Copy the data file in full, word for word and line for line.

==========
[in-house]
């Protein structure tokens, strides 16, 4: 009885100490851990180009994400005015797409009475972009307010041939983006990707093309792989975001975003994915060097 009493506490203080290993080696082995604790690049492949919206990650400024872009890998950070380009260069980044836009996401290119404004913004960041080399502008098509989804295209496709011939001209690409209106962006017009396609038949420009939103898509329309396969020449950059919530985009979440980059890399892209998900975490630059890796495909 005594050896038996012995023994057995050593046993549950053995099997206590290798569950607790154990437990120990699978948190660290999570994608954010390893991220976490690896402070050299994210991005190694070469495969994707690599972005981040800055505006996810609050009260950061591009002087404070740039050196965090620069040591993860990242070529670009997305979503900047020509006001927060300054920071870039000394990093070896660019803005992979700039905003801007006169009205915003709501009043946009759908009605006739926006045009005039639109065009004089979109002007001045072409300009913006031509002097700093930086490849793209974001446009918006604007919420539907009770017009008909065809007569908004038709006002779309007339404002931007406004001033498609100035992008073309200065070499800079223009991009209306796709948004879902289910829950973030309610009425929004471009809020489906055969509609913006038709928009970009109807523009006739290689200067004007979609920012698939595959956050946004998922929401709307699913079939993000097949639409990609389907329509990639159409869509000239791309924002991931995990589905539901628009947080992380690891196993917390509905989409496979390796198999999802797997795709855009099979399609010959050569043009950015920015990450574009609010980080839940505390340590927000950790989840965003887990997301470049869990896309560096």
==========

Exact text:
[in-house]
């Protein structure tokens, strides 16, 4: 009885100490851990180009994400005015797409009475972009307010041939983006990707093309792989975001975003994915060097 009493506490203080290993080696082995604790690049492949919206990650400024872009890998950070380009260069980044836009996401290119404004913004960041080399502008098509989804295209496709011939001209690409209106962006017009396609038949420009939103898509329309396969020449950059919530985009979440980059890399892209998900975490630059890796495909 005594050896038996012995023994057995050593046993549950053995099997206590290798569950607790154990437990120990699978948190660290999570994608954010390893991220976490690896402070050299994210991005190694070469495969994707690599972005981040800055505006996810609050009260950061591009002087404070740039050196965090620069040591993860990242070529670009997305979503900047020509006001927060300054920071870039000394990093070896660019803005992979700039905003801007006169009205915003709501009043946009759908009605006739926006045009005039639109065009004089979109002007001045072409300009913006031509002097700093930086490849793209974001446009918006604007919420539907009770017009008909065809007569908004038709006002779309007339404002931007406004001033498609100035992008073309200065070499800079223009991009209306796709948004879902289910829950973030309610009425929004471009809020489906055969509609913006038709928009970009109807523009006739290689200067004007979609920012698939595959956050946004998922929401709307699913079939993000097949639409990609389907329509990639159409869509000239791309924002991931995990589905539901628009947080992380690891196993917390509905989409496979390796198999999802797997795709855009099979399609010959050569043009950015920015990450574009609010980080839940505390340590927000950790989840965003887990997301470049869990896309560096």